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Old 05-08-2019, 09:52 PM
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Strategy: What causes teams like Barca and Ajax to blow 3-0 aggregate leads?


Is it a case of teams like Barca and Ajax going into "turtle mode" in the second match, knowing they merely need to guard their earlier lead, but then this play-not-to-lose approach causes them to....lose?

Should a team with a 3-goal lead on aggregate actually play somewhat aggressive on offense in order to force their opponent to play some defense - ('best defense is a good offense?')
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Old 05-08-2019, 10:17 PM
Jackknifed Juggernaut is offline
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Yup, they say that the most dangerous lead to have in soccer is 2-0. Plus, the team that’s down in a knockout game has no choice but to be extra aggressive. Barcelona did it to PSG two years ago, and then had Roma do it to them last year. And then again yesterday. The flip side of that strategy is what happened to Brazil against Germany two World Cups ago. What’s really amazing is that 3 of the most prolific scorers in the EPL, Salah, Firmino and Kane, were absent from the winning semi-final sides. The replacements did more than you could even have hoped for from the starters.
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Old 05-08-2019, 11:08 PM
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I’d say if you’re up 3 goals you’re pretty good at offense. Play to your strengths and keep at it. The more goals you pile onto your opponent, the more desperate they get, the more risks they take, and the more mistakes they will make.

Last edited by Atamasama; 05-08-2019 at 11:09 PM.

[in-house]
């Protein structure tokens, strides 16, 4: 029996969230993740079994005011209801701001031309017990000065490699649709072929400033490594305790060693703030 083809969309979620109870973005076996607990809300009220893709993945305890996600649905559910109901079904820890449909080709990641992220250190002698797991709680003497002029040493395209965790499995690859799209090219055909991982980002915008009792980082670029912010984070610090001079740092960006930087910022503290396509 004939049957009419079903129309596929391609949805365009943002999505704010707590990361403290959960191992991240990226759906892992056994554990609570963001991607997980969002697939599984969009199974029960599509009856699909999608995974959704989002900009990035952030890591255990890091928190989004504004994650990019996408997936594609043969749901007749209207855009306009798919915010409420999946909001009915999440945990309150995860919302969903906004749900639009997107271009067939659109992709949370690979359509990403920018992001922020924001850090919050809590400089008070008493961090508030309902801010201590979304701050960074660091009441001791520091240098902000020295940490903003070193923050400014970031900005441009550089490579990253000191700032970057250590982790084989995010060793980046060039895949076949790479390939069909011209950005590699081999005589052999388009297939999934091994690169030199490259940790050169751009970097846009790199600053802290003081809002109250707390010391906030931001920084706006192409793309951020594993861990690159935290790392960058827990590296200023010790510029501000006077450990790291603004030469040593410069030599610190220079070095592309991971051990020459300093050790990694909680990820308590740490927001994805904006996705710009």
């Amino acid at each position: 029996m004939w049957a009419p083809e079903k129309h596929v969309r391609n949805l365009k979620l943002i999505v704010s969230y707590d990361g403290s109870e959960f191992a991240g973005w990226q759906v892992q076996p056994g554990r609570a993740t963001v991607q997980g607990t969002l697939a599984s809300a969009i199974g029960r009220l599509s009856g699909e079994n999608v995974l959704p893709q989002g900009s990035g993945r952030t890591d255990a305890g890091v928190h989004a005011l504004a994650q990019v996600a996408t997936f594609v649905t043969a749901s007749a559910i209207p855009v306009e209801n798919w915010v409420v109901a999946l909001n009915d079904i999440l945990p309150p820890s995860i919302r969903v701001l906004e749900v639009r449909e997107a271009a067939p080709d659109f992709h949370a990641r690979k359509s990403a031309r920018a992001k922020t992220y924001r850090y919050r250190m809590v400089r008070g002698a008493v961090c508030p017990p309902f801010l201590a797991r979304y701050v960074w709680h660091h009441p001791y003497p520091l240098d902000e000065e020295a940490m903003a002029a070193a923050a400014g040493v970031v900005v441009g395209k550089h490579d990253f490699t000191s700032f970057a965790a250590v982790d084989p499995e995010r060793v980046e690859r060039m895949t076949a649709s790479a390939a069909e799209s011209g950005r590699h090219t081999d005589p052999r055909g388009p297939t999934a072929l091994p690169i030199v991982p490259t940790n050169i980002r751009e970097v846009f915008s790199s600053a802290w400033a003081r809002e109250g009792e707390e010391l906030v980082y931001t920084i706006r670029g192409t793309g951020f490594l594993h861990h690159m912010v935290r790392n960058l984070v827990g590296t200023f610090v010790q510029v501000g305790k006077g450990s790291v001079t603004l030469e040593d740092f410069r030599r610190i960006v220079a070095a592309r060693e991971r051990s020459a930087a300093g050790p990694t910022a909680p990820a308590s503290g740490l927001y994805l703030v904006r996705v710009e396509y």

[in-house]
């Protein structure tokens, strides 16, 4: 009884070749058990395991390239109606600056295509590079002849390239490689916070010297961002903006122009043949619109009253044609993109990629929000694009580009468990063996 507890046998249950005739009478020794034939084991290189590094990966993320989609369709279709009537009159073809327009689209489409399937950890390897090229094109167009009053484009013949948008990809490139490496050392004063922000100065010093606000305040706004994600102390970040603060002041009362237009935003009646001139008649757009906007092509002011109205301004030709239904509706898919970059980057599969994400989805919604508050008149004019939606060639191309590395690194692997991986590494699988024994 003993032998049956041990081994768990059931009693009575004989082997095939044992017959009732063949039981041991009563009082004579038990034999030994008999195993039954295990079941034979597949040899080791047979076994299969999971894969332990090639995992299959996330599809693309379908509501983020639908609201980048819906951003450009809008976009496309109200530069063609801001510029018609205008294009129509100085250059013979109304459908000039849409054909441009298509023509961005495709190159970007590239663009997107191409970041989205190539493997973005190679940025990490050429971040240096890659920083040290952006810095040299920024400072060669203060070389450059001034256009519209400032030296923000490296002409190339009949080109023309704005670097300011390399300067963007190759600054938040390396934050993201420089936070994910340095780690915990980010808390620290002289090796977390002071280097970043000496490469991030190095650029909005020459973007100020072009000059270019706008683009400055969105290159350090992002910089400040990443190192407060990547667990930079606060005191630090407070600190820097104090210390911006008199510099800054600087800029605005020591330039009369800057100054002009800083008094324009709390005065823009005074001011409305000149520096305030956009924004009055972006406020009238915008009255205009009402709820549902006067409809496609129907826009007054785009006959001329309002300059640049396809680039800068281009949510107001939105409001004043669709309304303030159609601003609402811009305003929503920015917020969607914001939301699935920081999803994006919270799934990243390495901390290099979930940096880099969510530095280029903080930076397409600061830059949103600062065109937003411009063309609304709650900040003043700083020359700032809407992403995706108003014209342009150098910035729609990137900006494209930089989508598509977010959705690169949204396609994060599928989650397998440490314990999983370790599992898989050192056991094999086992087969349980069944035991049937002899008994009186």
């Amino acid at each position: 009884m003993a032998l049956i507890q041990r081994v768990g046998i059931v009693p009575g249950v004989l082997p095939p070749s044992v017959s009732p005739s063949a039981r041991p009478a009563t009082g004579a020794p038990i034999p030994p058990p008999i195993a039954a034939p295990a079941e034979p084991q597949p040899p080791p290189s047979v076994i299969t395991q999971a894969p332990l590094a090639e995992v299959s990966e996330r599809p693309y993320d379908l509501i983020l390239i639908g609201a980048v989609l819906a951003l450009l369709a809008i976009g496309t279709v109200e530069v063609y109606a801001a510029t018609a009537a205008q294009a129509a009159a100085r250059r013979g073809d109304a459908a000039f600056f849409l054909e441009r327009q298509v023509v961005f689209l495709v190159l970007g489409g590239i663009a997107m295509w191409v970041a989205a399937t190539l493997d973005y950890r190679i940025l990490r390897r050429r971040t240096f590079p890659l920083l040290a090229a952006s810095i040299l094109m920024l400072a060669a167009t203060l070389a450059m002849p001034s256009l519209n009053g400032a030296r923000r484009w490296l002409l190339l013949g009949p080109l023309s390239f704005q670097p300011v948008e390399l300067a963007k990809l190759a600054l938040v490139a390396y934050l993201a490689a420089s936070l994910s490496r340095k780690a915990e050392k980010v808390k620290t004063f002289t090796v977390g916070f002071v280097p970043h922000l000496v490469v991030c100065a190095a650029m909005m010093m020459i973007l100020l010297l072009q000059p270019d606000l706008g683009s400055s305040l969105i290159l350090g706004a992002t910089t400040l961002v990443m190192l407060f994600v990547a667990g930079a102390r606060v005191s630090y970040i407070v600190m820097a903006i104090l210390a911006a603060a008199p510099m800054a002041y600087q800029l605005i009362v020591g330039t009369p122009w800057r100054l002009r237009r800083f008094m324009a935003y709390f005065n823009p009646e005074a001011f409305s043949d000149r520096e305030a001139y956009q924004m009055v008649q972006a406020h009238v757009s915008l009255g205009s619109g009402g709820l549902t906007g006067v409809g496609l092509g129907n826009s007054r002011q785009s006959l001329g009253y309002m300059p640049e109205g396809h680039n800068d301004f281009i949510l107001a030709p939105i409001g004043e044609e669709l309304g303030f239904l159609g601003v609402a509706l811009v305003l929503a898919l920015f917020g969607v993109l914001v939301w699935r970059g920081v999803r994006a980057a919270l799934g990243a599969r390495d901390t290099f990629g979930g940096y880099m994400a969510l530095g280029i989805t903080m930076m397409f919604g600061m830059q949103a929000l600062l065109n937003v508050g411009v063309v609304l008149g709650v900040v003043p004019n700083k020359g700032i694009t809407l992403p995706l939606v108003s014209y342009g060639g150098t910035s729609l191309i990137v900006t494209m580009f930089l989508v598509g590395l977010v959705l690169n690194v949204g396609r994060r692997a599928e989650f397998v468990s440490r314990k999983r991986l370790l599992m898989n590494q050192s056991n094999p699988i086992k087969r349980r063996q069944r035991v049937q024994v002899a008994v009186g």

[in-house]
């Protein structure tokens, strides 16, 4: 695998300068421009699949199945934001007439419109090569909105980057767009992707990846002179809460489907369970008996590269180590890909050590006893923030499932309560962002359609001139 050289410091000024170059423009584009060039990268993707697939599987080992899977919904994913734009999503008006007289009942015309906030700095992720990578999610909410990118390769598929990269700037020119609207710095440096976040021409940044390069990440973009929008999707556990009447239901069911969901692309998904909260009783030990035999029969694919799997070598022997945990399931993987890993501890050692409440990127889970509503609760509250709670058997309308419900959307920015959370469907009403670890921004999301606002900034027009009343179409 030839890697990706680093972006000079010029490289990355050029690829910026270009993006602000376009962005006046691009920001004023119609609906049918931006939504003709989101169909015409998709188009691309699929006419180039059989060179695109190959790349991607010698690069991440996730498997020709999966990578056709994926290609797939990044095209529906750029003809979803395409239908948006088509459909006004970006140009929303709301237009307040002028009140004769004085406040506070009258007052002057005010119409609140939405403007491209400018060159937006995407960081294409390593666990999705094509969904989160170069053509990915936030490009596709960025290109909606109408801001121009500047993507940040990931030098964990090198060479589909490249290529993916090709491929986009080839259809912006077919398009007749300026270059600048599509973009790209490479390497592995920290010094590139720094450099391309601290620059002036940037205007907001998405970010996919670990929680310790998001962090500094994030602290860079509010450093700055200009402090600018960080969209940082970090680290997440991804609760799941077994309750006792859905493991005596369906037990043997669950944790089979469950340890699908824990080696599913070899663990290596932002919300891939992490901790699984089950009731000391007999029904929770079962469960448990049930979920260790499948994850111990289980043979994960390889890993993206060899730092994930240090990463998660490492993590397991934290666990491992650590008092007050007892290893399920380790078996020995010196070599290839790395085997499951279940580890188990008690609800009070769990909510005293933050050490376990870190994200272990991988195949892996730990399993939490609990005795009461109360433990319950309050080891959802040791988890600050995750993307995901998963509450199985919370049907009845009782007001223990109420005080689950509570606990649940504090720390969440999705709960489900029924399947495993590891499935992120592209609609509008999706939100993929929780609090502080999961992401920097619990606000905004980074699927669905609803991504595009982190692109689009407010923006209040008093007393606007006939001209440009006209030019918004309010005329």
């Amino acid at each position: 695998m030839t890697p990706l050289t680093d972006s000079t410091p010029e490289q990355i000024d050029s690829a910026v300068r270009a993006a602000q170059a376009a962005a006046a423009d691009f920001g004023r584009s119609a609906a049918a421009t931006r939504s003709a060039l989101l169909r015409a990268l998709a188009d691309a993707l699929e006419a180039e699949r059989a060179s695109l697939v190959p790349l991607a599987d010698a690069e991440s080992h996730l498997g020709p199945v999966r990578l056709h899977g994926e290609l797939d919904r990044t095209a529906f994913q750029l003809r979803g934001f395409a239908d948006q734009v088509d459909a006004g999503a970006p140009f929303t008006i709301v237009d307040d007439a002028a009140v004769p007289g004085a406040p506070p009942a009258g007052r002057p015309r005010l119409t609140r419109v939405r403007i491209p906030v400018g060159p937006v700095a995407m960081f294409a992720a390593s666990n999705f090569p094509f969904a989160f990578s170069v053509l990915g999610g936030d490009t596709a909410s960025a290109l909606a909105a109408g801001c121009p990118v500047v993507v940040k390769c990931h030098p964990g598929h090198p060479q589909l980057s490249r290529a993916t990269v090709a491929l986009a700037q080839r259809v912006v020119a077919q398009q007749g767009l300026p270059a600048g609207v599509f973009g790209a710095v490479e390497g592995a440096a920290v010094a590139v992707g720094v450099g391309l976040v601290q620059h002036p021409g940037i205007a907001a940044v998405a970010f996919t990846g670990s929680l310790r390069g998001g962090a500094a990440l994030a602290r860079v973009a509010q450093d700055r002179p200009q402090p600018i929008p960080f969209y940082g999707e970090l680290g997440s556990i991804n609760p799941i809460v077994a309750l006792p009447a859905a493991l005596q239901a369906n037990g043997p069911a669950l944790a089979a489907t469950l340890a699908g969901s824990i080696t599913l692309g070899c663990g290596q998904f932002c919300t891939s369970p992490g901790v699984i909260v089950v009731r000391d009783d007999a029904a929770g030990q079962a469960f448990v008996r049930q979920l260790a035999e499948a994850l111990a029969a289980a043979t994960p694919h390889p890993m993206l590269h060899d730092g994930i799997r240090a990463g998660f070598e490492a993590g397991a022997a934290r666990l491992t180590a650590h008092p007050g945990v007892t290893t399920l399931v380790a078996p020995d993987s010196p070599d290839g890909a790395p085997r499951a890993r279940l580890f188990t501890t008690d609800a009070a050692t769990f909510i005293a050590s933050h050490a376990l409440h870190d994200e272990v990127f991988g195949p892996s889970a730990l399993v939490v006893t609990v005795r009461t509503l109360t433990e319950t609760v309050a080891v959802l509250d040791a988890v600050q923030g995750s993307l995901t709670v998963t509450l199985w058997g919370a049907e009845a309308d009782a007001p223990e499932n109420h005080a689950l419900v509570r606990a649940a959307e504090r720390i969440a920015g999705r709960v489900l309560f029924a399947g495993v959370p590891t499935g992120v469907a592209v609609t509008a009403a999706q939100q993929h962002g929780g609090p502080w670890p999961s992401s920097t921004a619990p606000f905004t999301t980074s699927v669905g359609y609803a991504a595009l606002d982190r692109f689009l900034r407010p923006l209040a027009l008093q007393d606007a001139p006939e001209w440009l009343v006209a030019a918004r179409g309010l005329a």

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Old 05-08-2019, 11:51 PM
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Yeah. Completely agree with Juggernaut and Atamasama.

Well, the big difference is, of course, that Ajax has a small percentage of the budget the other teams mentioned have. But still, they should have fought harder to keep possession, and they were pretty subdued after they took the 3- goal lead.

About Barcelona, I blame our manager, Ernesto Valverde. He's a cautious, conservative, risk-averse sort of tactician... which isn't a bad thing up to a certain point and has allowed him to win silverware- but eventually, when facing somebody more willing to experiment and try to go the extra mile, he falls.
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Old 05-09-2019, 08:20 AM
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Pretty much all 4 of the goals Barca gave up were from the defense "switching off." Could be that they didn't think there's any way they could blow their 3-0 advantage and got complacent. They have a veteran world cup winning center back though, you'd think he'd get them organized.